The United States Federal Trade Commission (FTC) recently published a guide for digital copier security based on requests from Congressman Ed Markey (D-MA) to investigate the risks to data security posed by these devices. The guide is called Copier Data Security: A Guide for Business and gives businesses some good advice on acquiring, using and disposing of a digital copier.
A digital copier or MFP is not just a printer, scanner and copier. It’s a computer on your network and needs to be treated that way. It has an operating system and can store files just like any other computer. This means it’s susceptible to the same security problems as any server, desktop or laptop on your network. Your IT department needs to be involved in the procurement, use and disposal of these devices.
The FTC guide proposes tips on four (4) stages of acquiring and using a copier:
- Before acquisition
As you evaluate purchasing or leasing a copier, make sure that its use and disposal is part of your information security policies. Your IT staff should manage and maintain it just as they would a computer or server. Make sure the people responsible for securing your data are responsible for securing your copier.
Ask the company proposing to sell or lease you a copier about your options for securing the data on its hard drive. Digital copiers typically allow you to encrypt and overwrite the data.
Encryption scrambles the data on the hard drive so it can only be read by particular software. This ensures that even if the hard drive is removed from the machine, no one can read the data. Look for on-the-fly encryption rather than a preset schedule.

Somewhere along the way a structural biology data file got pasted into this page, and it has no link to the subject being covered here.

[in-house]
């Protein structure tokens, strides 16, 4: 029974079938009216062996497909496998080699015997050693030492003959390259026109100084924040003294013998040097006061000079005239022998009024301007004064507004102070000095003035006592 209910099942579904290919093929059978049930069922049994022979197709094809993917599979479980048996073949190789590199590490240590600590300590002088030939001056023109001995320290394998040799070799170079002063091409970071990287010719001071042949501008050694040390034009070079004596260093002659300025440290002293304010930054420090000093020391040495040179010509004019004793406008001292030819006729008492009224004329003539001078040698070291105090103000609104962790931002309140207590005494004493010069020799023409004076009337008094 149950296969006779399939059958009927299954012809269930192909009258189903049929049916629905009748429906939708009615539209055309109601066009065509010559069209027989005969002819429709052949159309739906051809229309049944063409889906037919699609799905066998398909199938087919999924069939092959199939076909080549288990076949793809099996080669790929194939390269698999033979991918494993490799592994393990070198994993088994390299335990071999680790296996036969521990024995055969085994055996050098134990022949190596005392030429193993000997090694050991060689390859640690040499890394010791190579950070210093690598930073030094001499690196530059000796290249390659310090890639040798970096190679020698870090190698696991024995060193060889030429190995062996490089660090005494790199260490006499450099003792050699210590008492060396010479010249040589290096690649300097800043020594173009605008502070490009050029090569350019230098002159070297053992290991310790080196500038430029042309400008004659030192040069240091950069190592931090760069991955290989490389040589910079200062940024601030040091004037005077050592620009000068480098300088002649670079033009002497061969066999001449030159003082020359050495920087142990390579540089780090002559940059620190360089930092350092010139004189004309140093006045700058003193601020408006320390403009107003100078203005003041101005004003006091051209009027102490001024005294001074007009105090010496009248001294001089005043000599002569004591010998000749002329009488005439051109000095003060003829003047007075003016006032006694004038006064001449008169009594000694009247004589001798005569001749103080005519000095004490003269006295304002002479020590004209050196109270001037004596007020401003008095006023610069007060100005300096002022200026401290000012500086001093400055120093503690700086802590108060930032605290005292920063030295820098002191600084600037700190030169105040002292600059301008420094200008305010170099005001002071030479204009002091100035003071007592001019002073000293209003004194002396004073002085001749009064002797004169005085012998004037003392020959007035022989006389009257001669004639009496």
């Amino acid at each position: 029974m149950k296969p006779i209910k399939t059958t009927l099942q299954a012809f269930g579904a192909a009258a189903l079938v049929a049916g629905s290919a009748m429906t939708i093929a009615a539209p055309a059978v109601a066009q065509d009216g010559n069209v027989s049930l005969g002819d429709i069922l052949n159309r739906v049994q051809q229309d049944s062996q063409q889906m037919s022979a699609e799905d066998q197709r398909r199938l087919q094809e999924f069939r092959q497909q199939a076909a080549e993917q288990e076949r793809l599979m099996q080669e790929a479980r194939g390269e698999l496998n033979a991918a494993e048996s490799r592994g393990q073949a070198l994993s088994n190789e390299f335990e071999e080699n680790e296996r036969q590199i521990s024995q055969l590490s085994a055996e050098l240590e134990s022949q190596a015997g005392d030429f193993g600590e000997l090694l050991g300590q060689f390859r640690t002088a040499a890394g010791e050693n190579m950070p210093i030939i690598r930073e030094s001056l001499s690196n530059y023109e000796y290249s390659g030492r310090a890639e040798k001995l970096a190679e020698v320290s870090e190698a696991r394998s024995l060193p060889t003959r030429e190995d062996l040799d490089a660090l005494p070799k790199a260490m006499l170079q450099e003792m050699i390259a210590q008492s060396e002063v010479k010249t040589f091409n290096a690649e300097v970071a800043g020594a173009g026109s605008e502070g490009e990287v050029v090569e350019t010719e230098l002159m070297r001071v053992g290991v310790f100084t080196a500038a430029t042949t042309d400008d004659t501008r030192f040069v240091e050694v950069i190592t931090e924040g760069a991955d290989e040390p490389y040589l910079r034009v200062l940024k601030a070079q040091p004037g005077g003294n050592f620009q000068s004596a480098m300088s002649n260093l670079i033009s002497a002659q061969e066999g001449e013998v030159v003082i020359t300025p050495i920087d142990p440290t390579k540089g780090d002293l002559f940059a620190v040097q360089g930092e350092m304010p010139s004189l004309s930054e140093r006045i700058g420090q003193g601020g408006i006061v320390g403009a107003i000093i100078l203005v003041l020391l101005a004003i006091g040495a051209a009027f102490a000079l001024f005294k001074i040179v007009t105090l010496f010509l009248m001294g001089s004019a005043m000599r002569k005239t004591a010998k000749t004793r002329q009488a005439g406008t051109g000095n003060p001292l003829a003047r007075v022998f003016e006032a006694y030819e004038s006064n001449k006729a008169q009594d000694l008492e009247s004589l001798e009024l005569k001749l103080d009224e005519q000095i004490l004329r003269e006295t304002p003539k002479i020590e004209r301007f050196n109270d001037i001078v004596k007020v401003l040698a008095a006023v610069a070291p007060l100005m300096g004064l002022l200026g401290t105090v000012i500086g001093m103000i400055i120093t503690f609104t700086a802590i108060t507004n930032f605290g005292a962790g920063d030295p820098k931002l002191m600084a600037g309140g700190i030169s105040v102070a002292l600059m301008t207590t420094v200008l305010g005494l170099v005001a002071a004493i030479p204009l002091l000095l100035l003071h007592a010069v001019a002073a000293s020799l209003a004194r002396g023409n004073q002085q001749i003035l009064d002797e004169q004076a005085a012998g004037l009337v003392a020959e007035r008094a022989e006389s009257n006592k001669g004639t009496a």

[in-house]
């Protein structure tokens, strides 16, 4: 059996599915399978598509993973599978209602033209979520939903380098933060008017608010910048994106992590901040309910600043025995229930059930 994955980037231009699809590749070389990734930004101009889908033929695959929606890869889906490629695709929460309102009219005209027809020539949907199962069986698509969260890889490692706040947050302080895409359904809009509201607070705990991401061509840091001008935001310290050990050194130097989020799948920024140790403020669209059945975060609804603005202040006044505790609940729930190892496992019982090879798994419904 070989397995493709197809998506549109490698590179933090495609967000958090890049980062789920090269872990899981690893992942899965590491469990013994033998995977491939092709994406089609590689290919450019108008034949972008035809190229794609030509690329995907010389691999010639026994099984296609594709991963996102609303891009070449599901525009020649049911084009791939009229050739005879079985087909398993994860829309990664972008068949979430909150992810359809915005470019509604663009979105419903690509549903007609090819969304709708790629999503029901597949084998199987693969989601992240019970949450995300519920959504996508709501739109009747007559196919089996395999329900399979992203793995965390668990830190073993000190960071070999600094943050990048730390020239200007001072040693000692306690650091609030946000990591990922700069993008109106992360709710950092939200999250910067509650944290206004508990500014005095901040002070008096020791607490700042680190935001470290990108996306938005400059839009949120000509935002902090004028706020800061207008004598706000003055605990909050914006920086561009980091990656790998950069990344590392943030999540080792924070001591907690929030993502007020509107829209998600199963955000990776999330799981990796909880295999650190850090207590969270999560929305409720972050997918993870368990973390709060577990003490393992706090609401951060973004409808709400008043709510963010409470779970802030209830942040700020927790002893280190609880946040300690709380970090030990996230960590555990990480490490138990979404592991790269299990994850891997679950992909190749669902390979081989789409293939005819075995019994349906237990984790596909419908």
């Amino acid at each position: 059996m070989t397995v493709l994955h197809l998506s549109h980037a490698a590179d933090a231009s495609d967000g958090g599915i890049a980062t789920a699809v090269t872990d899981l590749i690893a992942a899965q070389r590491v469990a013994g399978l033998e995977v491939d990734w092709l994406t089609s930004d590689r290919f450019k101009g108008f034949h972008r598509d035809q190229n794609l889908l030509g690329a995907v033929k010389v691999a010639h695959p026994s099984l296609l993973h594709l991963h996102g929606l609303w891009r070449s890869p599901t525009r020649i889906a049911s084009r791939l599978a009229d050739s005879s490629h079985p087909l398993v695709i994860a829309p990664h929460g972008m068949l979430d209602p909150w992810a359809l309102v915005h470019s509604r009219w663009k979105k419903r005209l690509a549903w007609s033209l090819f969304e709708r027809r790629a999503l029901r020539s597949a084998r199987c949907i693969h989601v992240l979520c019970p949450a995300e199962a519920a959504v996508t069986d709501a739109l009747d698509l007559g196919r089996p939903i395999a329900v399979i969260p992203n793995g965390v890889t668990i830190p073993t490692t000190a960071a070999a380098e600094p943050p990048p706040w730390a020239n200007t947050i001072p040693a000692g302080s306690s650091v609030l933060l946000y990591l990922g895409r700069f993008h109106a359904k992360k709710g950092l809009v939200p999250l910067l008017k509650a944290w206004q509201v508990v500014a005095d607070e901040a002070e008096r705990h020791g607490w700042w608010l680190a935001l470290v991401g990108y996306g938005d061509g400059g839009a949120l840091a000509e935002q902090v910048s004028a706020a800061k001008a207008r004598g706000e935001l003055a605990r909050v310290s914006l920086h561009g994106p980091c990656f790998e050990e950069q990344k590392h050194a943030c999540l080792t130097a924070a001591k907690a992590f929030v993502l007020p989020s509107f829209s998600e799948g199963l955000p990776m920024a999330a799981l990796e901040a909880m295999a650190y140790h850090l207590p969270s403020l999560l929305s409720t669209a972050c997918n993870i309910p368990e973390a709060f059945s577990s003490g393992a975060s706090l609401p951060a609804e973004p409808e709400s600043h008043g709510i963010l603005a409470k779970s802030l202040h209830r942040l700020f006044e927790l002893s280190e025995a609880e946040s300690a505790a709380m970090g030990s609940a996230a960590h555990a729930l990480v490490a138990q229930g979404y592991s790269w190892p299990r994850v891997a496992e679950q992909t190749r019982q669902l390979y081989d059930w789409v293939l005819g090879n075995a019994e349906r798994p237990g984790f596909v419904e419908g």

Overwriting or file wiping replaces the existing data with random characters. Deleting the data is not enough, since someone could easily recover the data with numerous undelete programs. Look for overwrite functions that erase the data after every fax, scan, copy or print job.
Make sure you use all of the copier’s security features. If your device doesn’t overwrite the data on your hard drive automatically, make sure you do it at least once a month. Lock down external and internal network access to your device, just like you would with any computer. Most copiers’ administrative functions are accessible with a browser, so you need to limit access to authorized people. You don’t want a hacker coming through on an open IP port.
When it’s time to sell your machine or return it to your service provider, make sure that you or they overwrite the data on all the hard drives. Some copiers have more than one for efficiency, so you need to check them all. Reformatting the hard drive is not enough, since someone could easily reconstruct the data with a data recovery program. Your security policies may require you to remove and destroy the hard drive. If so, work with your service provider to avoid rendering the machine inoperable.
By following these tips you can be sure that you are properly handling any sensitive information on your copier. Check out the FTC Guide for the full details.
For further information on the right MFP for your organization, contact MCC’s Document Solutions Division today!